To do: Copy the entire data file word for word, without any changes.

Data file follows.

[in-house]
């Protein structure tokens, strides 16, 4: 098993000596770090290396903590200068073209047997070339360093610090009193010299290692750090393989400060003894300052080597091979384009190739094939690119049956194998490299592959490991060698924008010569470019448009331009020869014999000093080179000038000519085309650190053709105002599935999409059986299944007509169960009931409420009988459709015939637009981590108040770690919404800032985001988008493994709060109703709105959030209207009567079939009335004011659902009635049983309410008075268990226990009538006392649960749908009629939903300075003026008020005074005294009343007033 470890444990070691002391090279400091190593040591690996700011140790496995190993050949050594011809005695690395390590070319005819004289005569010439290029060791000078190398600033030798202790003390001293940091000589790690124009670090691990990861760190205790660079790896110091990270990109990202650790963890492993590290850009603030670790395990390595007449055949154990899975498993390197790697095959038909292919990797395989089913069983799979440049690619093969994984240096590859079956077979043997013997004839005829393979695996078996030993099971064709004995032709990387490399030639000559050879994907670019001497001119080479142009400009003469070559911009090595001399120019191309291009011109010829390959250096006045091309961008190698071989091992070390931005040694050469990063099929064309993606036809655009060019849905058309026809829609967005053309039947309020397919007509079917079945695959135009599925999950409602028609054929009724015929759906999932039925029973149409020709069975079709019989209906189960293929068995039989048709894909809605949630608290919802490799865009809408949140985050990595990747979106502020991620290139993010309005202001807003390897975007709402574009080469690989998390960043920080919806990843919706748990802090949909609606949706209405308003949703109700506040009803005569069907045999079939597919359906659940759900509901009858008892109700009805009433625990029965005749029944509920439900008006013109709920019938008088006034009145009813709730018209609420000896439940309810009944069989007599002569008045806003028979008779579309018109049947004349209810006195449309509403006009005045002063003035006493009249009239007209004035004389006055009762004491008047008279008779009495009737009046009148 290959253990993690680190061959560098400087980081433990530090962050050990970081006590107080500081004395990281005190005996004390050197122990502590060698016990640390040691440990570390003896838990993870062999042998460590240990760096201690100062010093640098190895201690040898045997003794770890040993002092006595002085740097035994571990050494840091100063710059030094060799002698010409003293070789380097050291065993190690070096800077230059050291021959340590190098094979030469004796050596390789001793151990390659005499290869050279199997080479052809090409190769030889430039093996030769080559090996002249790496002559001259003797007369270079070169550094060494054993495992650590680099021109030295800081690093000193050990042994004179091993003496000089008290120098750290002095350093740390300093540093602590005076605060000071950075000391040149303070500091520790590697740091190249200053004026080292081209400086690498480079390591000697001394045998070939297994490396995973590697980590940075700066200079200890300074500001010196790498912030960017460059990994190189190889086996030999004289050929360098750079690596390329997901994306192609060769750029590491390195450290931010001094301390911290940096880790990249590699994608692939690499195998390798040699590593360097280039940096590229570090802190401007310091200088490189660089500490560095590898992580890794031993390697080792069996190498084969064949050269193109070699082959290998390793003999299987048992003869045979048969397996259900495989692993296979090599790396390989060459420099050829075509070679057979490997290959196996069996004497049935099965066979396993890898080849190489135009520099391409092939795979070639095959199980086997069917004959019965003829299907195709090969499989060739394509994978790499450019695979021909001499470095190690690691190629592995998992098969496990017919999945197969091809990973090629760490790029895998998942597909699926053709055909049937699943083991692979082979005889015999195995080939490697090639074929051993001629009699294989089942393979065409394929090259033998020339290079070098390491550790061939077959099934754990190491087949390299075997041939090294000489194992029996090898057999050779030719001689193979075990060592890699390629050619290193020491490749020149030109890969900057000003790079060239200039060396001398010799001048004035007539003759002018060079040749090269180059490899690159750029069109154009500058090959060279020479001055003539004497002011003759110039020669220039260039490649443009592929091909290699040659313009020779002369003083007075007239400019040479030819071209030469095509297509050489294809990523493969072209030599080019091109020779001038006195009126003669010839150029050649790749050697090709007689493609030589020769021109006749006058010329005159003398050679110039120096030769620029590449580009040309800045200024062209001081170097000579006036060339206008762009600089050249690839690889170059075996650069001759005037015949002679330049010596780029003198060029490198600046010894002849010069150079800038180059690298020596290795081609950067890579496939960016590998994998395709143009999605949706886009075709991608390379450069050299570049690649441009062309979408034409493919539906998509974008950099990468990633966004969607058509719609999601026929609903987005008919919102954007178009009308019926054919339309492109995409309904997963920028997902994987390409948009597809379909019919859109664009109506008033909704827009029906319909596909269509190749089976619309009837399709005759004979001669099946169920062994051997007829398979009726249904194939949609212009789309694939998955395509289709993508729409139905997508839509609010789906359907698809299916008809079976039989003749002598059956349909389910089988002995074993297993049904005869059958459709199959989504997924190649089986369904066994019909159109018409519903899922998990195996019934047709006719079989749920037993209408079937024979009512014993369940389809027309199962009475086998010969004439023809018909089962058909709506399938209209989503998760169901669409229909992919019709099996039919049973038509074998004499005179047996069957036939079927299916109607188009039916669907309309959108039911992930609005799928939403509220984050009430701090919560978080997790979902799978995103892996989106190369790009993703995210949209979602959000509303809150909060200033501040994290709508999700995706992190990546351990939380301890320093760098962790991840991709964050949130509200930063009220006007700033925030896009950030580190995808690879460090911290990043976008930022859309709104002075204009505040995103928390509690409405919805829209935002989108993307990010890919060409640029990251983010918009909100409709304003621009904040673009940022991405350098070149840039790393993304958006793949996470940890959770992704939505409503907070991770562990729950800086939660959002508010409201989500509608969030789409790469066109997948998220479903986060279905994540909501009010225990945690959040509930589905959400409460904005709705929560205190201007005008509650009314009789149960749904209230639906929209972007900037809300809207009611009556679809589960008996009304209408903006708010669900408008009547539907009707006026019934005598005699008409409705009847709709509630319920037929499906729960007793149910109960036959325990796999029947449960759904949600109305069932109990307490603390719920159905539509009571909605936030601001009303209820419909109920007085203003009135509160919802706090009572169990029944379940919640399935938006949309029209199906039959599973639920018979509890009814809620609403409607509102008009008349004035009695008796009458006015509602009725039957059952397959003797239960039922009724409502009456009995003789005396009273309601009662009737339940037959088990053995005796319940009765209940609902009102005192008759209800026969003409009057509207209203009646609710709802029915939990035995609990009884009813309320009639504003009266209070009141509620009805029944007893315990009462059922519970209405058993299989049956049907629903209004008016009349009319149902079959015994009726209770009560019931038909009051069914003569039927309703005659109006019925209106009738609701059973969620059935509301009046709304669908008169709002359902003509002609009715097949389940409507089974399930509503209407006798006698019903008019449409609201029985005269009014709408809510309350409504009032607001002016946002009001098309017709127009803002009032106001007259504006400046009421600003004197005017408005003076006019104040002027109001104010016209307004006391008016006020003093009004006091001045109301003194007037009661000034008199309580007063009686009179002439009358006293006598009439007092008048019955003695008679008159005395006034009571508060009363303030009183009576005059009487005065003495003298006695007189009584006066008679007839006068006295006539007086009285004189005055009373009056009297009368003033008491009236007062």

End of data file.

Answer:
[in-house]
């Protein structure tokens, strides 16, 4: 098993000596770090290396903590200068073209047997070339360093610090009193010299290692750090393989400060003894300052080597091979384009190739094939690119049956194998490299592959490991060698924008010569470019448009331009020869014999000093080179000038000519085309650190053709105002599935999409059986299944007509169960009931409420009988459709015939637009981590108040770690919404800032985001988008493994709060109703709105959030209207009567079939009335004011659902009635049983309410008075268990226990009538006392649960749908009629939903300075003026008020005074005294009343007033 470890444990070691002391090279400091190593040591690996700011140790496995190993050949050594011809005695690395390590070319005819004289005569010439290029060791000078190398600033030798202790003390001293940091000589790690124009670090691990990861760190205790660079790896110091990270990109990202650790963890492993590290850009603030670790395990390595007449055949154990899975498993390197790697095959038909292919990797395989089913069983799979440049690619093969994984240096590859079956077979043997013997004839005829393979695996078996030993099971064709004995032709990387490399030639000559050879994907670019001497001119080479142009400009003469070559911009090595001399120019191309291009011109010829390959250096006045091309961008190698071989091992070390931005040694050469990063099929064309993606036809655009060019849905058309026809829609967005053309039947309020397919007509079917079945695959135009599925999950409602028609054929009724015929759906999932039925029973149409020709069975079709019989209906189960293929068995039989048709894909809605949630608290919802490799865009809408949140985050990595990747979106502020991620290139993010309005202001807003390897975007709402574009080469690989998390960043920080919806990843919706748990802090949909609606949706209405308003949703109700506040009803005569069907045999079939597919359906659940759900509901009858008892109700009805009433625990029965005749029944509920439900008006013109709920019938008088006034009145009813709730018209609420000896439940309810009944069989007599002569008045806003028979008779579309018109049947004349209810006195449309509403006009005045002063003035006493009249009239007209004035004389006055009762004491008047008279008779009495009737009046009148 290959253990993690680190061959560098400087980081433990530090962050050990970081006590107080500081004395990281005190005996004390050197122990502590060698016990640390040691440990570390003896838990993870062999042998460590240990760096201690100062010093640098190895201690040898045997003794770890040993002092006595002085740097035994571990050494840091100063710059030094060799002698010409003293070789380097050291065993190690070096800077230059050291021959340590190098094979030469004796050596390789001793151990390659005499290869050279199997080479052809090409190769030889430039093996030769080559090996002249790496002559001259003797007369270079070169550094060494054993495992650590680099021109030295800081690093000193050990042994004179091993003496000089008290120098750290002095350093740390300093540093602590005076605060000071950075000391040149303070500091520790590697740091190249200053004026080292081209400086690498480079390591000697001394045998070939297994490396995973590697980590940075700066200079200890300074500001010196790498912030960017460059990994190189190889086996030999004289050929360098750079690596390329997901994306192609060769750029590491390195450290931010001094301390911290940096880790990249590699994608692939690499195998390798040699590593360097280039940096590229570090802190401007310091200088490189660089500490560095590898992580890794031993390697080792069996190498084969064949050269193109070699082959290998390793003999299987048992003869045979048969397996259900495989692993296979090599790396390989060459420099050829075509070679057979490997290959196996069996004497049935099965066979396993890898080849190489135009520099391409092939795979070639095959199980086997069917004959019965003829299907195709090969499989060739394509994978790499450019695979021909001499470095190690690691190629592995998992098969496990017919999945197969091809990973090629760490790029895998998942597909699926053709055909049937699943083991692979082979005889015999195995080939490697090639074929051993001629009699294989089942393979065409394929090259033998020339290079070098390491550790061939077959099934754990190491087949390299075997041939090294000489194992029996090898057999050779030719001689193979075990060592890699390629050619290193020491490749020149030109890969900057000003790079060239200039060396001398010799001048004035007539003759002018060079040749090269180059490899690159750029069109154009500058090959060279020479001055003539004497002011003759110039020669220039260039490649443009592929091909290699040659313009020779002369003083007075007239400019040479030819071209030469095509297509050489294809990523493969072209030599080019091109020779001038006195009126003669010839150029050649790749050697090709007689493609030589020769021109006749006058010329005159003398050679110039120096030769620029590449580009040309800045200024062209001081170097000579006036060339206008762009600089050249690839690889170059075996650069001759005037015949002679330049010596780029003198060029490198600046010894002849010069150079800038180059690298020596290795081609950067890579496939960016590998994998395709143009999605949706886009075709991608390379450069050299570049690649441009062309979408034409493919539906998509974008950099990468990633966004969607058509719609999601026929609903987005008919919102954007178009009308019926054919339309492109995409309904997963920028997902994987390409948009597809379909019919859109664009109506008033909704827009029906319909596909269509190749089976619309009837399709005759004979001669099946169920062994051997007829398979009726249904194939949609212009789309694939998955395509289709993508729409139905997508839509609010789906359907698809299916008809079976039989003749002598059956349909389910089988002995074993297993049904005869059958459709199959989504997924190649089986369904066994019909159109018409519903899922998990195996019934047709006719079989749920037993209408079937024979009512014993369940389809027309199962009475086998010969004439023809018909089962058909709506399938209209989503998760169901669409229909992919019709099996039919049973038509074998004499005179047996069957036939079927299916109607188009039916669907309309959108039911992930609005799928939403509220984050009430701090919560978080997790979902799978995103892996989106190369790009993703995210949209979602959000509303809150909060200033501040994290709508999700995706992190990546351990939380301890320093760098962790991840991709964050949130509200930063009220006007700033925030896009950030580190995808690879460090911290990043976008930022859309709104002075204009505040995103928390509690409405919805829209935002989108993307990010890919060409640029990251983010918009909100409709304003621009904040673009940022991405350098070149840039790393993304958006793949996470940890959770992704939505409503907070991770562990729950800086939660959002508010409201989500509608969030789409790469066109997948998220479903986060279905994540909501009010225990945690959040509930589905959400409460904005709705929560205190201007005008509650009314009789149960749904209230639906929209972007900037809300809207009611009556679809589960008996009304209408903006708010669900408008009547539907009707006026019934005598005699008409409705009847709709509630319920037929499906729960007793149910109960036959325990796999029947449960759904949600109305069932109990307490603390719920159905539509009571909605936030601001009303209820419909109920007085203003009135509160919802706090009572169990029944379940919640399935938006949309029209199906039959599973639920018979509890009814809620609403409607509102008009008349004035009695008796009458006015509602009725039957059952397959003797239960039922009724409502009456009995003789005396009273309601009662009737339940037959088990053995005796319940009765209940609902009102005192008759209800026969003409009057509207209203009646609710709802029915939990035995609990009884009813309320009639504003009266209070009141509620009805029944007893315990009462059922519970209405058993299989049956049907629903209004008016009349009319149902079959015994009726209770009560019931038909009051069914003569039927309703005659109006019925209106009738609701059973969620059935509301009046709304669908008169709002359902003509002609009715097949389940409507089974399930509503209407006798006698019903008019449409609201029985005269009014709408809510309350409504009032607001002016946002009001098309017709127009803002009032106001007259504006400046009421600003004197005017408005003076006019104040002027109001104010016209307004006391008016006020003093009004006091001045109301003194007037009661000034008199309580007063009686009179002439009358006293006598009439007092008048019955003695008679008159005395006034009571508060009363303030009183009576005059009487005065003495003298006695007189009584006066008679007839006068006295006539007086009285004189005055009373009056009297009368003033008491009236007062």